to nihilism and Kierkegaard was often pre-scientific. This has little to do
with Sartre or Heidegger. To the extent that he can be considered
an Existentialist this definitely includes Dostoevsky. In a sense you can
call Radical Centrism “neo-Existentialism” because of RC stress
on adventure and experience. Some things you cannot learn unless
you experience them.
Selectively, with Radical Centrist interpretations, are:
  • Empiricism -the need to rely on concrete evidence and objective logic
  • Realism -an honest outlook on life, including honesty about our perceptions
  • Surrealism -acknowledgement that the unconscious matters in human creativity
  • Scientism -reliance on science to provide reliable answers to questions
  • Historicism -the view that there are patterns in history that have meaning
  • Cosmopolitanism -the attitude that human diversity is generally for the good
  • Ecumenism -in the interfaith sense primarily
Not really philosophies per se, but very important are:
  • Reformism -strong preference for political change through constitutional processes
  • Originalism -interpretation of Amendments by reference to their original intentions
  • Futurism -social forecasting as crucial to viable -testable- political ideas
  • Functionalism -the view that the place of religion in the public square should be evaluated on the merits of what faith groups actually do, the social functions they provide the community, and other objective criteria
  • Transformationism   -considerations about major changes such as enhanced human intelligence,  extended life span, biocomputers as human prostheses, and other developments sometime associated with the “singularity” effect, are also worth serious thought. Maybe not for any near term future, but certainly in the coming decades.
It is essential the Radical Centrists take some interest in all of these possibilities
because eventually there will be no choice but to take them very seriously,
indeed, they will be part of our future.
The science of Sociobiology is indispensable to Radical Centrism at least
as I see RC and understand sociobiology itself. This says that human beings
are the product of evolution, and that there is no real question that
evolution is scientifically valid theory  -that is, an explanation for  what
happened in the archaic past from about 5 million BC to the present
during the rise of Cro Magnon people to world dominance.
Since we are descendents of primates, and still very much are primates,
many  human characteristics reflect this past and are intrinsic to human nature.
There are Alpha males, there are characteristic ways of doing things in
social groups that invariably work in favor of survival, such as the drive
to co-operate, “friendly” competition within groups to sort out the most
capable and identify the weaker members, fierce opposition to encroachments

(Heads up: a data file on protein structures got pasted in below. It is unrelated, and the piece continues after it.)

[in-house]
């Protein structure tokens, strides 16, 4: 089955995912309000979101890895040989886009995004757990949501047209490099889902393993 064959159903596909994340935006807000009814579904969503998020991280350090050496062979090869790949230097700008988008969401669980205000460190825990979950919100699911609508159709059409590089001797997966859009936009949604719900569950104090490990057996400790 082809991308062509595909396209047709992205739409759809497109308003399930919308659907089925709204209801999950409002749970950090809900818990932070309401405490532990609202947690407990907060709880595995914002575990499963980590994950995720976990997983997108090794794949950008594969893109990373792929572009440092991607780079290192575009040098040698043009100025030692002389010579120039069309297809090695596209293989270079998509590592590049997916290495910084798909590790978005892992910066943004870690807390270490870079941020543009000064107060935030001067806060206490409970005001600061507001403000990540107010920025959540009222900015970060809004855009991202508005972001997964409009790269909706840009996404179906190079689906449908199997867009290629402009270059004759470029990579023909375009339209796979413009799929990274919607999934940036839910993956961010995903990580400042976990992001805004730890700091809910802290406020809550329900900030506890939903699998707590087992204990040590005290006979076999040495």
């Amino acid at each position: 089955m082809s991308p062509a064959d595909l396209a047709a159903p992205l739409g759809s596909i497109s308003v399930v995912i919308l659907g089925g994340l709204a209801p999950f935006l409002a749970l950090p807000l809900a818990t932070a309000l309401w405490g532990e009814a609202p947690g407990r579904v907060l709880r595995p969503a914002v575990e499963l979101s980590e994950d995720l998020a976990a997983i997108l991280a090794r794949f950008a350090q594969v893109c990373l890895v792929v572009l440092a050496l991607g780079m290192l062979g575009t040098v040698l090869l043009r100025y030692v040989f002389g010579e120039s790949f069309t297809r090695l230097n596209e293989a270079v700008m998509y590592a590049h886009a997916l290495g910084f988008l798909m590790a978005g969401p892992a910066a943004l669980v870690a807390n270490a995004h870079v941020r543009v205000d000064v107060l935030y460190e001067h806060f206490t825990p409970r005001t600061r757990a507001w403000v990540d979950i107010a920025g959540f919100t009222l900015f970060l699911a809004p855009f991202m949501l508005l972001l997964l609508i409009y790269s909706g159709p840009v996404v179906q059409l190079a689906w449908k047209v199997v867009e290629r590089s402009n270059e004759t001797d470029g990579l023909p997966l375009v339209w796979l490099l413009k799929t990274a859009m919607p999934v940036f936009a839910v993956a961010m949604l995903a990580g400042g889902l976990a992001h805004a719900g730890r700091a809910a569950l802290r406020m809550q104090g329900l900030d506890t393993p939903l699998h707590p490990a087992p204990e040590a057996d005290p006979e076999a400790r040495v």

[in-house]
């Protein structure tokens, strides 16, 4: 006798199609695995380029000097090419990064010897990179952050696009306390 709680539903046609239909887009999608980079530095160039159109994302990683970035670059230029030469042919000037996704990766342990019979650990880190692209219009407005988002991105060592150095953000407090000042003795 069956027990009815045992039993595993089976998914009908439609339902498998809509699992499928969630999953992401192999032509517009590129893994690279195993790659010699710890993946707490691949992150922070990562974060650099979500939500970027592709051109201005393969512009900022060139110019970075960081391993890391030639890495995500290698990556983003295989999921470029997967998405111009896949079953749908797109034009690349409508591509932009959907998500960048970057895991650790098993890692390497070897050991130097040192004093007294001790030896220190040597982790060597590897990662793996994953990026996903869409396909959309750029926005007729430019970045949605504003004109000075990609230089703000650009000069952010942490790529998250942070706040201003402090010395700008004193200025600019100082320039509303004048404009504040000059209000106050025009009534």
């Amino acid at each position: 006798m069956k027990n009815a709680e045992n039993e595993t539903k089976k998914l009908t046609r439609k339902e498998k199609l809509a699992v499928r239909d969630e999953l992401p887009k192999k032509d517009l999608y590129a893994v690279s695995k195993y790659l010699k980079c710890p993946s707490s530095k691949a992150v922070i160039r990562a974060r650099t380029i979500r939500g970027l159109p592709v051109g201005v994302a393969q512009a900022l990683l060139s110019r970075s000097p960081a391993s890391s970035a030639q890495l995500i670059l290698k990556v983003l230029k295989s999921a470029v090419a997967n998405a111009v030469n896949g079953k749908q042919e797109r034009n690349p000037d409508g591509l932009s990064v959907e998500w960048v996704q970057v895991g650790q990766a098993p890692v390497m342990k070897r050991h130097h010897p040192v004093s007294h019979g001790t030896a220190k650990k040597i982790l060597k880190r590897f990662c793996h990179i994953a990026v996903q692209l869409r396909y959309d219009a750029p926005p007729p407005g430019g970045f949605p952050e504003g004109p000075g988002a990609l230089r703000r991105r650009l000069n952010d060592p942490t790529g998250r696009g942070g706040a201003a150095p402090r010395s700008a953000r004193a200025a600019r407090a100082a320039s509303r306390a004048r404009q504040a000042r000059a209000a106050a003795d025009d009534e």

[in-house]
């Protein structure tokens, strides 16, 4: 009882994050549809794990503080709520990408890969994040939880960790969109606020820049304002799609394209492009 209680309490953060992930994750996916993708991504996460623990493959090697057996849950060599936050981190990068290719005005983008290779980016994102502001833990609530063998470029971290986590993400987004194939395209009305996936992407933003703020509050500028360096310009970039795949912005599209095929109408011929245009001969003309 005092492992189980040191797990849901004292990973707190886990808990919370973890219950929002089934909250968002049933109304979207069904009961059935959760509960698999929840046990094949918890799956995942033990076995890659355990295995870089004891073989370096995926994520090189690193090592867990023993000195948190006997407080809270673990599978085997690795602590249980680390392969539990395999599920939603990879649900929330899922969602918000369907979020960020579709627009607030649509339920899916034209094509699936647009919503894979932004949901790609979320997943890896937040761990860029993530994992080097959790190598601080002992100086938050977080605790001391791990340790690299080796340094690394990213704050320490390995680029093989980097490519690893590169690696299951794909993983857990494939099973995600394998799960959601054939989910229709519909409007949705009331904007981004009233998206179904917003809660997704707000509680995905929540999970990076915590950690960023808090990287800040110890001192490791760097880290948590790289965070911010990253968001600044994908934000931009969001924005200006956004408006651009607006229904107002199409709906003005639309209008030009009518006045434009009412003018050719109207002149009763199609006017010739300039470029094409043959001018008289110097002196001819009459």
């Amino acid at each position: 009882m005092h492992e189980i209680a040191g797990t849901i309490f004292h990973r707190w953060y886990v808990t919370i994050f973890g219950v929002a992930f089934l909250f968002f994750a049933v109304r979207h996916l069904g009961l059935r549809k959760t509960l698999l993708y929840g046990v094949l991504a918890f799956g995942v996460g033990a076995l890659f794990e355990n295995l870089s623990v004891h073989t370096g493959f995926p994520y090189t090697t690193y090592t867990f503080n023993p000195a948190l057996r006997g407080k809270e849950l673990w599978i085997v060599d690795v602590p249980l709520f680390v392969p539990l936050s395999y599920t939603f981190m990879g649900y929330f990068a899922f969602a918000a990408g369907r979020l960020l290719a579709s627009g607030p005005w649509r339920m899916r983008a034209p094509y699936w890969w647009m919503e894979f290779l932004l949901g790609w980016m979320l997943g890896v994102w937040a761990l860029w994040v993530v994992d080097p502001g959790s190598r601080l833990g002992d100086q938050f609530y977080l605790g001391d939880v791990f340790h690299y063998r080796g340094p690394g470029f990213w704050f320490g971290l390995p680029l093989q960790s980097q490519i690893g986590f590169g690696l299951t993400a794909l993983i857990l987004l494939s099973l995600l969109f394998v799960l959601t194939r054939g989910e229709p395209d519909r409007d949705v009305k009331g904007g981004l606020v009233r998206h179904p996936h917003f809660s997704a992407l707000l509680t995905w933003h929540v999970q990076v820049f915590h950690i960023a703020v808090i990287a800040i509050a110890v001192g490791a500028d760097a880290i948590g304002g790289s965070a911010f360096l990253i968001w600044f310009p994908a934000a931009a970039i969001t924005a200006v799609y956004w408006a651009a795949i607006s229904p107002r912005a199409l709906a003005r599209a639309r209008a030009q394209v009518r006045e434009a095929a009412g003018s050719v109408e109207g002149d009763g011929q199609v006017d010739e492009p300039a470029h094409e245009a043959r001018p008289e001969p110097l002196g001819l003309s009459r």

on territory, female reticence  vs male assertiveness in sexual relationships,
and much else.
In opposition to philosophies that say we are just about infinitely plastic
(or elastic) in terms of what we can make our lives, sociobiology tells us
that there are good ways to do things, bad ways to operate, and a variety
of inclinations and imperatives that are for our good and that basically
are necessary for the survival of the species. This says, in turn, that
philosophies of total elasticity  -such as gender feminism-  are based
on false premises and should be discredited. This also says that anti-evolution
religious dogmas are unacceptable and should be overtly rejected.
On that subject, while not all Church Fathers made an issue out of Creation,
of those that did, like Origin and Augustine, their view was that the story
in Genesis was allegory and not intended to be taken literally. Moreover,
the Bible itself describes evolution in Wisdom of Solomon in the Apocrypha,
a collection of books that the translators of the original KJV insisted belong
in the holy book.  Chapter 19 puts things this way:
“…as the notes of a lute can make various tunes with different names
though each retains its own pitch, so the elements combined among
themselves in different ways, as can be accurately inferred from the
observation of what happened  Land animals took to the water and
things that swim migrated to dry land…”  New English Bible translation.
The RSV has it that “land animals were transformed into water creatures,
and creatures that swim moved over to the land.
We cannot reasonably expect that a writer alive when this was written,
about a century before Christ,  could have phrased things the way that
a scientist like Darwin was able to do in the 19th century. However,
it is no problem at all to see this passage as prefiguring the theory of
evolution. If most Bible commentators seem ignorant of this material
and habitually restrict their opinions to Genesis,  that is too bad for them,
for “Wisdom” offers us directly relevant observations that are consistent
with evolution.
Are we “children of God?” That may be a figure of speech but to the extent
that it presupposes purpose in nature, teleology at work in the on-going
processes of evolution, it can be taken as a statement of truth. That is,